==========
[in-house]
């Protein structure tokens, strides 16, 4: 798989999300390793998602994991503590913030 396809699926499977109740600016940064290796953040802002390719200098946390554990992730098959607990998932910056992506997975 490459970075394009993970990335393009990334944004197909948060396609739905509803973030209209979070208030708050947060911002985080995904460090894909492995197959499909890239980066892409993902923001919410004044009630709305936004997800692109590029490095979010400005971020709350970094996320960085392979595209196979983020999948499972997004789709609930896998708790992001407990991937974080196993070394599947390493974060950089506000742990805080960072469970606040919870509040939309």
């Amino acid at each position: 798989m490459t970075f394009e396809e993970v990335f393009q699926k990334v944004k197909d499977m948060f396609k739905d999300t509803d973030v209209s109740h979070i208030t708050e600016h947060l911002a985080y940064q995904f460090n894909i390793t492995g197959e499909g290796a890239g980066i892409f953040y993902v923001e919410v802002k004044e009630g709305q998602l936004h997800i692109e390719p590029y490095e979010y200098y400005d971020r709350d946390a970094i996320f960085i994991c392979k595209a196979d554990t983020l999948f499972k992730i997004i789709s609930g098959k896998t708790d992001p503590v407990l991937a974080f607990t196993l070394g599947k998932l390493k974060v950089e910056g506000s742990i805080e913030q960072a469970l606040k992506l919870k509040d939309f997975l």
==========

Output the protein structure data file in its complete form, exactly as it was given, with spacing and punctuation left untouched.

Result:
[in-house]
């Protein structure tokens, strides 16, 4: 798989999300390793998602994991503590913030 396809699926499977109740600016940064290796953040802002390719200098946390554990992730098959607990998932910056992506997975 490459970075394009993970990335393009990334944004197909948060396609739905509803973030209209979070208030708050947060911002985080995904460090894909492995197959499909890239980066892409993902923001919410004044009630709305936004997800692109590029490095979010400005971020709350970094996320960085392979595209196979983020999948499972997004789709609930896998708790992001407990991937974080196993070394599947390493974060950089506000742990805080960072469970606040919870509040939309």
């Amino acid at each position: 798989m490459t970075f394009e396809e993970v990335f393009q699926k990334v944004k197909d499977m948060f396609k739905d999300t509803d973030v209209s109740h979070i208030t708050e600016h947060l911002a985080y940064q995904f460090n894909i390793t492995g197959e499909g290796a890239g980066i892409f953040y993902v923001e919410v802002k004044e009630g709305q998602l936004h997800i692109e390719p590029y490095e979010y200098y400005d971020r709350d946390a970094i996320f960085i994991c392979k595209a196979d554990t983020l999948f499972k992730i997004i789709s609930g098959k896998t708790d992001p503590v407990l991937a974080f607990t196993l070394g599947k998932l390493k974060v950089e910056g506000s742990i805080e913030q960072a469970l606040k992506l919870k509040d939309f997975l």